In this paper, I discuss season one of the recent SF television series, Tales from the Loop (Nathaniel Halpern, 2020), streamed by Amazon Prime. Taking place in a fictional town in Ohio, which is home to the Mercer Center for Experimental Physics (MCEP), the series’ eight episodes explore the lives of those who are transformed by the work that is done there. A mysterious, underground research institute, MCEP–or, as it is more commonly known, the Loop–makes “the impossible possible.” But, through its experiments with theoretical physics, relativity, and quantum/biomechanics, many of the local residents or employees undergo life-changing, sometimes harrowing, experiences of time travel, parallel dimensions, body swapping and cybernetic technologies. Combining episodic and serialised narration, Tales from the Loop is less interested in explaining the science on which it is based than on interrogating the affective impact that experimental research can have on the quality of people’s lives and on our understanding of reality. Described by Variety as “unlike any science fiction TV series ever conceived,” Halpern’s genre-bending anthology is a fresh and philosophical exploration of human desire, vulnerability, and mortality. In discussing several of the show’s episodes, I explore Tales from the Loop in relation to Roger Luckhurst’s notion of Weird Zones. More specifically, I comment on how, by considering the uncanny, de-familiarized nature of Mercer, we can better understand how the show uses science fiction to investigate the existential outcomes of advanced theoretical research.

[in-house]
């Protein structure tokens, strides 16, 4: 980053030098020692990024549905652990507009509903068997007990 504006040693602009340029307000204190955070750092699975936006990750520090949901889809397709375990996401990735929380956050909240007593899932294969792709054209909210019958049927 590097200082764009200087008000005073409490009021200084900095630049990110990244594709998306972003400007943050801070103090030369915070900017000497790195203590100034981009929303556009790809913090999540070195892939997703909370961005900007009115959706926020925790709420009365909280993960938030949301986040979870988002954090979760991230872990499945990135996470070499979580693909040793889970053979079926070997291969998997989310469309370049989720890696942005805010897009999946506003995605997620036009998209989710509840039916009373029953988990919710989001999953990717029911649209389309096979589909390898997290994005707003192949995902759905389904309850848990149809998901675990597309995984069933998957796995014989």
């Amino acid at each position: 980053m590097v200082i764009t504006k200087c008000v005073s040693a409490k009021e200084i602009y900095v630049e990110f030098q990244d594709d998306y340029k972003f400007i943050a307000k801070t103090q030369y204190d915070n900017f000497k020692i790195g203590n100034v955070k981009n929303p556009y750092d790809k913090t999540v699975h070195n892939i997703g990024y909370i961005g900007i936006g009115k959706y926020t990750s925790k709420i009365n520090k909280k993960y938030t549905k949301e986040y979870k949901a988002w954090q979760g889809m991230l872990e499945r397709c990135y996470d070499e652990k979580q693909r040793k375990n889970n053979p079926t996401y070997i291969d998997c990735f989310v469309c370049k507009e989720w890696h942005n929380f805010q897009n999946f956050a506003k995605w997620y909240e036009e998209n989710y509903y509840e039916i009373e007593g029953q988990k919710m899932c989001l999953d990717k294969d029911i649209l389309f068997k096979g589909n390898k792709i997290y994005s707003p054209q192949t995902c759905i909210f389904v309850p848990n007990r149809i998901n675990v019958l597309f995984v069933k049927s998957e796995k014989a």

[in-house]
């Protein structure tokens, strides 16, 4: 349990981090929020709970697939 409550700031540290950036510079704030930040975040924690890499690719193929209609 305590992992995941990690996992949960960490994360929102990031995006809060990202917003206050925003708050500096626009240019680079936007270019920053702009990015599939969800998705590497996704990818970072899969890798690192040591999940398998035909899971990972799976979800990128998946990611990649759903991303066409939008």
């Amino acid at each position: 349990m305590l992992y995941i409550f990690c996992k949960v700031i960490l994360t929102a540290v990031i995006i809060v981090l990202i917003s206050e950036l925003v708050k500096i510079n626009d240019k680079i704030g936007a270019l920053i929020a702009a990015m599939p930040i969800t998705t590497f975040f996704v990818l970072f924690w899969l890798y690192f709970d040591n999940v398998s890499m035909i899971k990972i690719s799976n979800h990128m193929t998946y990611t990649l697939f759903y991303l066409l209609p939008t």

The Evolution of Bioethical Issues on TV: A Narrative Comparison of House MD and The Good Doctor
Deepak Rathore (Indian Institute of Technology) and Sakshi Srivastava (Banaras Hindu University)